Linux Runlevels Explained

A runlevel is one of the modes that a Unix -based operating system will run in. Each runlevel has a certain number of services stopped or started, giving the user control over the behavior of the machine. Conventionally, seven runlevels exist, numbered from zero to six.

After the Linux kernel has booted, the init program reads the /etc/inittab file to determine the behavior for each runlevel. Unless the user specifies another value as a kernel boot parameter, the system will attempt to enter (start) the default runlevel.

Standard run levels for Red Hat based distributions
Run Level Mode Action
0 Halt Shuts down system
1 Single-User Mode Does not configure network interfaces, start daemons, or allow non-root logins
2 Multi-User Mode Does not configure network interfaces or start daemons.
3 Multi-User Mode with Networking Starts the system normally.
4 Undefined Not used/User-definable
5 X11 As runlevel 3 + display manager(X)
6 Reboot Reboots the system

Most Linux servers lack a graphical user interface and therefore start in runlevel 3. Servers with a GUI and desktop Unix systems start runlevel 5. When a server is issued a reboot command, it enters runlevel 6.

Init scripts

Init (short for initialization) is the program on Unix and Unix-like systems that spawns all other processes. It runs as a daemon and typically has PID 1.

The /etc/inittab file is used to set the default run level for the system. This is the runlevel that a system will start up on upon reboot. The applications that are started by init are located in the /etc/rc.d folder. Within this directory there is a separate folder for each run level, eg rc0.d, rc1.d, and so on.

chkconfig

The chkconfig tool is used in Red Hat based systems (like CentOS) to control what services are started at which runlevels. Running the command chkconfig –list will display a list of services whether they are enabled or disabled for each runlevel.

root@host:~ # chkconfig --list
filelimits 0:off 1:off 2:on 3:on 4:on 5:on 6:off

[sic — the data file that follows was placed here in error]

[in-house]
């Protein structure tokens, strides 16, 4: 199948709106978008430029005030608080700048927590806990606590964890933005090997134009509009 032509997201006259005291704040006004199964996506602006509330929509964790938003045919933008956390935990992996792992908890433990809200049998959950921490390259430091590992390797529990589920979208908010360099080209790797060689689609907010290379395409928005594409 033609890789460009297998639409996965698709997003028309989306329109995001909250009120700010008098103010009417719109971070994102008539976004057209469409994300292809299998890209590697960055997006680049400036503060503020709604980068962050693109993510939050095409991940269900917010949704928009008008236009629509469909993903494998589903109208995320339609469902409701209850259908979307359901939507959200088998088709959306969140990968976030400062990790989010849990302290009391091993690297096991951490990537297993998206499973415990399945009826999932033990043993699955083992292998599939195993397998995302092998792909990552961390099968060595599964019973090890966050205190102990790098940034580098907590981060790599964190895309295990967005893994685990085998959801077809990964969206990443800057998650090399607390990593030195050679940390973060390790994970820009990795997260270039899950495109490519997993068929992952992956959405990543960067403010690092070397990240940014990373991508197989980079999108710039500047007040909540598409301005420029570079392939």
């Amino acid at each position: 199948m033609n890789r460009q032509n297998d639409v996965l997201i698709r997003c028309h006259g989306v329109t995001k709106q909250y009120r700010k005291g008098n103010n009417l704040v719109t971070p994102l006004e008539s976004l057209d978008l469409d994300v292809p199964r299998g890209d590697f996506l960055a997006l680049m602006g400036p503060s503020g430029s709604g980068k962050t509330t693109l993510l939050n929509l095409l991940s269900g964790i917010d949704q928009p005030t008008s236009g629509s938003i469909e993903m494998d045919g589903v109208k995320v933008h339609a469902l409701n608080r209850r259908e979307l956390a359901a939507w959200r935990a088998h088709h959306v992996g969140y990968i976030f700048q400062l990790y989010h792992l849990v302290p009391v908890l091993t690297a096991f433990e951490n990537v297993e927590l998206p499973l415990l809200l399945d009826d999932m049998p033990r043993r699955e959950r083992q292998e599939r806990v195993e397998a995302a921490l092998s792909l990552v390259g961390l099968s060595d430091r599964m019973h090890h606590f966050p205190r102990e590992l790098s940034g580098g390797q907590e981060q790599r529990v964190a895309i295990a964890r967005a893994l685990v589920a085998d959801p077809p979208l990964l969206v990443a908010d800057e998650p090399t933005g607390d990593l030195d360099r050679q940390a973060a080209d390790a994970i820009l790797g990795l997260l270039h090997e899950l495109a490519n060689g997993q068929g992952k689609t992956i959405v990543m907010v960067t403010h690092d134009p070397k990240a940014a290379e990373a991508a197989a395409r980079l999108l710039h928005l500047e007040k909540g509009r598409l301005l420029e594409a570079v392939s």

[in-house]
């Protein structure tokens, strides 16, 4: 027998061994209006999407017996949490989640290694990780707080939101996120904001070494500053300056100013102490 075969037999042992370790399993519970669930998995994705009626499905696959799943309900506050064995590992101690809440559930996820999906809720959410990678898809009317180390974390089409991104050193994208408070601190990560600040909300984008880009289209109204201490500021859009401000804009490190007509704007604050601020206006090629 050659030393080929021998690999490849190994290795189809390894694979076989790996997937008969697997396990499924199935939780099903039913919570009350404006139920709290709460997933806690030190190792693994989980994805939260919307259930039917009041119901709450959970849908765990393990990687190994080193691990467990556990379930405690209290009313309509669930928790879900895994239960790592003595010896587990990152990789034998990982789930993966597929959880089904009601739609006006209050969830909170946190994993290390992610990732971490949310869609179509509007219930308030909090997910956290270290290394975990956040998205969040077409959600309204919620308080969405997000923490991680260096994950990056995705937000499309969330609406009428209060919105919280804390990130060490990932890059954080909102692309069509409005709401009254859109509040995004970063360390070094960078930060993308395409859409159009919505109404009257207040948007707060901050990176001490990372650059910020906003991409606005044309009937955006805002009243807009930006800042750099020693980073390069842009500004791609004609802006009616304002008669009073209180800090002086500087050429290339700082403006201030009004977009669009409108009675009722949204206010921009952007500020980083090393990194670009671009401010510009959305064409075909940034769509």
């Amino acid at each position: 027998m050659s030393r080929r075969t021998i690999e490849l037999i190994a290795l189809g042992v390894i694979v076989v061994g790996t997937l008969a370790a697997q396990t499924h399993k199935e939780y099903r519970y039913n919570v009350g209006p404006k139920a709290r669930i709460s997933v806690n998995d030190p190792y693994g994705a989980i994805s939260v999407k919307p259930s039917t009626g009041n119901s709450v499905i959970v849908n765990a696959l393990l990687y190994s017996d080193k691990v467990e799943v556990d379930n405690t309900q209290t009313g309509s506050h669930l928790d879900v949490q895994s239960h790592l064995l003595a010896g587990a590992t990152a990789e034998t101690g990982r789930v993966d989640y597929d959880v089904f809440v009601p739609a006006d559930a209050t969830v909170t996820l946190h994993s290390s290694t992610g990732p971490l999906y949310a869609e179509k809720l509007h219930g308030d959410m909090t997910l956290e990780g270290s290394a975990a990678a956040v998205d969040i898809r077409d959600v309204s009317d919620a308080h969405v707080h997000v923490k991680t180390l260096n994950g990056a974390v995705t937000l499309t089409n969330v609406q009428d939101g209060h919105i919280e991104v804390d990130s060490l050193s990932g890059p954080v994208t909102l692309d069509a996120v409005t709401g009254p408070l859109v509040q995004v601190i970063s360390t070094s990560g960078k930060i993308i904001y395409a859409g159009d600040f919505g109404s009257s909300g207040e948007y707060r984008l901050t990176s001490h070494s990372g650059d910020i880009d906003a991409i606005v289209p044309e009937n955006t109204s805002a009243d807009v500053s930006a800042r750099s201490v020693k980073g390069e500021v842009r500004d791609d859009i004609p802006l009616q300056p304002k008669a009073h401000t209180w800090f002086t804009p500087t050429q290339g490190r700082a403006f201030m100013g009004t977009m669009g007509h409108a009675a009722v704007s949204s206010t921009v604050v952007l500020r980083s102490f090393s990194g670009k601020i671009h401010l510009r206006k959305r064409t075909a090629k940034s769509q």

syslog 0:off 1:off 2:on 3:on 4:on 5:on 6:off
gpm 0:off 1:off 2:on 3:on 4:on 5:on 6:off
cpanel 0:off 1:off 2:off 3:on 4:on 5:on 6:off
kudzu 0:off 1:off 2:off 3:on 4:on 5:on 6:off
ntpd 0:off 1:off 2:off 3:off 4:off 5:off 6:off
netfs 0:off 1:off 2:off 3:on 4:on 5:on 6:off
network 0:off 1:off 2:on 3:on 4:on 5:on 6:off
netplugd 0:off 1:off 2:off 3:off 4:off 5:off 6:off
rawdevices 0:off 1:off 2:off 3:on 4:on 5:on 6:off
ipchains 0:off 1:off 2:on 3:on 4:on 5:on 6:off
iptables 0:off 1:off 2:on 3:on 4:on 5:on 6:off
crond 0:off 1:off 2:on 3:on 4:on 5:on 6:off
anacron 0:off 1:off 2:on 3:on 4:on 5:on 6:off
cups 0:off 1:off 2:on 3:on 4:on 5:on 6:off
xfs 0:off 1:off 2:on 3:on 4:on 5:on 6:off
xinetd 0:off 1:off 2:off 3:on 4:on 5:on 6:off
httpd 0:off 1:off 2:off 3:on 4:off 5:on 6:off

Single User mode is a mode that a multi-user system (like a Linux server) can be booted into the operating system as a superuser. Booting a system into this mode does not start networking, but can be used to make changes to any configuration files on the server. One of the most common usages for single-user mode is to change the root password for a server on which the current password is unknown.

Runlevels are an important part of the core of the Linux operating system. While not something the average administrator will work with on a daily basis, understanding runlevels gives the administrator another layer of control and flexibility over the servers they manage.

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